The virtual event aims to connect employers in the intelligence, defense, and aerospace communities with top engineering students for potential internship, co-operative, and/or full-time employment opportunities in the national security field.
The 2020 inductees were selected from among approximately 68,000 living Virginia Tech engineering alumni. Each academy member has made sustained contributions in engineering and/or leadership throughout illustrious careers.
As a culmination of efforts between LINK + LICENSE + LAUNCH, the College of Engineering, and a lead faculty member, SPTS Technologies, a KLA company, provided cutting-edge nanofabrication equipment through a combination of corporate sponsorship and commercial provisions that will provide Virginia Tech students and faculty the ability to conduct processes related to nanotechnology and nanoscience research.
Smartfarms, like traditional farms, come in all shapes and sizes. Indoor urban gardening is a blossoming arena, and Virginia Tech researchers are studying how these plants can be remotely monitored through video and aural applications for plant health.
Over the past 25 years, Virginia Tech researchers have earned 171 National Science Foundation Early Career Development Awards (CAREER). For the 2020 fiscal year, 14 Virginia Tech early career scientists and engineers have been granted CAREER awards, totaling over $4 million in research funding.
After the TECH Together Campaign launched in July, a whopping 76 applications from 20 different colleges and departments were submitted. Of those, 10 finalists and 5 winners have been chosen to implement their creative, innovative, and integrated solutions for the reopening of Virginia Tech campuses this fall.
Virginia Tech researchers have found there’s significant room to improve the pace of coronavirus testing. A new method can detect all of the contents of a sampling droplet, and there is no extraction or other tedious procedure.
Ghassemi, assistant professor in the Bradley Department of Electrical and Computer Engineering, has received a three-year grant of $450,000 to study the fundamental roots of insulation breakdown caused by low pressure and harsh environments, an issue at the heart of work being done by the DOD and NASA.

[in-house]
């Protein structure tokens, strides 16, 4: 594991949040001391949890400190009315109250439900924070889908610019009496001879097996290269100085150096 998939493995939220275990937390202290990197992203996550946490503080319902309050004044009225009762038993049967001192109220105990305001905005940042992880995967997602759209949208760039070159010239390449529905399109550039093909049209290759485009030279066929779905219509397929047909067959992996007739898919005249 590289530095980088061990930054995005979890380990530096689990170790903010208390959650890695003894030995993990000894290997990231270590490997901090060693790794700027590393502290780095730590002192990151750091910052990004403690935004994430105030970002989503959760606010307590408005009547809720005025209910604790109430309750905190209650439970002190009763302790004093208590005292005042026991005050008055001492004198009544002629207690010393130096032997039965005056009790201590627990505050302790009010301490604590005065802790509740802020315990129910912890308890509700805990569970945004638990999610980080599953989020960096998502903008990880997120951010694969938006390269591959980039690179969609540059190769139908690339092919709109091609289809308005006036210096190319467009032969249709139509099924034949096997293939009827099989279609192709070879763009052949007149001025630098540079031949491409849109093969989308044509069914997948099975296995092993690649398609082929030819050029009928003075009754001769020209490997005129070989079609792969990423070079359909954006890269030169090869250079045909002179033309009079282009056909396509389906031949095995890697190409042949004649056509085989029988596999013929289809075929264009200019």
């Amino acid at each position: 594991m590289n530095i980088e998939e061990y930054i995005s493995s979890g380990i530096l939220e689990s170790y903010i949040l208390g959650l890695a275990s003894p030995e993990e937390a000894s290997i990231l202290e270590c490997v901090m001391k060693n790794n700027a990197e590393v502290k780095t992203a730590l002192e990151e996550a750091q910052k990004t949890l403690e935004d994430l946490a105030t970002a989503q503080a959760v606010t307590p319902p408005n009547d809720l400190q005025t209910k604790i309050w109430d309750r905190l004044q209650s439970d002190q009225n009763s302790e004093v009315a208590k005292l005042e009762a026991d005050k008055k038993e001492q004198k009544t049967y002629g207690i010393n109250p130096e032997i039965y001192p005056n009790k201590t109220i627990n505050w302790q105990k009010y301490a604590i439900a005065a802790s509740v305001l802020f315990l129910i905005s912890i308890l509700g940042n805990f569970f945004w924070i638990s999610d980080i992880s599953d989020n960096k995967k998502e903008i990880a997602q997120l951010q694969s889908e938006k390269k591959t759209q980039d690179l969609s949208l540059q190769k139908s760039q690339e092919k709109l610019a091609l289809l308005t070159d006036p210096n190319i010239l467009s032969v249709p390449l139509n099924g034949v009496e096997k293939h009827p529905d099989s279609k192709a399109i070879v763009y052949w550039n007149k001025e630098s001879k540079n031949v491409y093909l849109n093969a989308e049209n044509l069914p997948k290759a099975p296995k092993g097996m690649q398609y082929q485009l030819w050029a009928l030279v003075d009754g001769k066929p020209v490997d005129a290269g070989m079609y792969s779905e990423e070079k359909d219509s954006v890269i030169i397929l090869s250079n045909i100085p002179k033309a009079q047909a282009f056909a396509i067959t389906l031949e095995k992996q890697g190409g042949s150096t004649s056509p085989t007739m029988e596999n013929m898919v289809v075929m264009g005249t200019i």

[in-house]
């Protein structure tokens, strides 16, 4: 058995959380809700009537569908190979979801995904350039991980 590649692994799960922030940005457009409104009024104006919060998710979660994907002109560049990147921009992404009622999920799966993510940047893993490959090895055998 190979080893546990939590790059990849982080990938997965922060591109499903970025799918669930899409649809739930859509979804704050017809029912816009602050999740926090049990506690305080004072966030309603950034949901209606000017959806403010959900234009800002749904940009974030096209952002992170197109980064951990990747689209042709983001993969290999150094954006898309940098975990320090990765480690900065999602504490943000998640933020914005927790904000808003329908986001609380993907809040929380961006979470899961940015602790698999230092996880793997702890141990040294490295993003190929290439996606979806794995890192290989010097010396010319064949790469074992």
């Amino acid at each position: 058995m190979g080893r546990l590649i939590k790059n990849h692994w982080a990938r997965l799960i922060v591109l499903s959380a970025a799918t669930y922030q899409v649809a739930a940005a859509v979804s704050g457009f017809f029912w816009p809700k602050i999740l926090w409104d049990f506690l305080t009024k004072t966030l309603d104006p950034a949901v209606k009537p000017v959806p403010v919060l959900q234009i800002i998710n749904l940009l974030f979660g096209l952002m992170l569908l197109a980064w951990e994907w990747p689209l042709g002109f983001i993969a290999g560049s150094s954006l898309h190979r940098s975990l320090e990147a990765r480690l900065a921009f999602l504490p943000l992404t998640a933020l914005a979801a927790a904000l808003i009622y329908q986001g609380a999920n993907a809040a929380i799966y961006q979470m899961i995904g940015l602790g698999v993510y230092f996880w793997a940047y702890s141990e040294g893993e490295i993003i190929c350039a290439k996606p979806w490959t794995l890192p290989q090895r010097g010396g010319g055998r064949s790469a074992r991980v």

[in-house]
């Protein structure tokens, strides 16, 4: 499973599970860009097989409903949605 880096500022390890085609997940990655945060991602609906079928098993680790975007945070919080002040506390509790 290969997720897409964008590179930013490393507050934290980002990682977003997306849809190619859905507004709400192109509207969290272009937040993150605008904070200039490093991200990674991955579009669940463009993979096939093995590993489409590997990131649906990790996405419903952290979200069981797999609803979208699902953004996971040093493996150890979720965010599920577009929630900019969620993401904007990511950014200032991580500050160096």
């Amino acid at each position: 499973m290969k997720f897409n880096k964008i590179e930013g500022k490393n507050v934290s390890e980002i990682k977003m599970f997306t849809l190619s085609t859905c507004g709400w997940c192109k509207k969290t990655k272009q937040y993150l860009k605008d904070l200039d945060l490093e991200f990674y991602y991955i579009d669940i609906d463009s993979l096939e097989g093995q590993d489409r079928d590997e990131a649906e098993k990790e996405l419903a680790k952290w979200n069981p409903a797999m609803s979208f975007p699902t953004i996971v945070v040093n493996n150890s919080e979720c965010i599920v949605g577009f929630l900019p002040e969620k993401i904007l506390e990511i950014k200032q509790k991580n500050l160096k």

Emerging wide bandgap-based technologies, leading to higher power density and efficiency, can accelerate the aging and degradation of insulation systems and lead to unexpected failures. Ghassemi, an assistant professor in the Bradley Department of Electrical and Computer Engineering, will conduct research that addresses this issue.
Kozak earned his bachelor’s degree in engineering physics and a master’s degree in electrical engineering from the University of Pittsburgh. His research interests revolve around making systems smaller and more efficient.
With a $2.3 million award from the National Institute for Occupational Safety and Health, an interdisciplinary team of Virginia Tech researchers led by Masoud Agah are working to revolutionize a testing process for harmful pollutants, in particular, for truck drivers.
Lindner, of Blacksburg, Virginia, passed away unexpectedly on Feb. 1. He was 67. A memorial service will be held Saturday, Feb. 15, at The German Club, 711 Southgate Drive, Blacksburg, Virginia from 10:00 a.m. to noon.
Under Liu’s leadership, the Power and Energy Center’s researchers are creating advanced technologies for their envisioned power grid of the future, the Cyber Grid, and training the next generation of power engineers in a time of unprecedented transformation for the industry.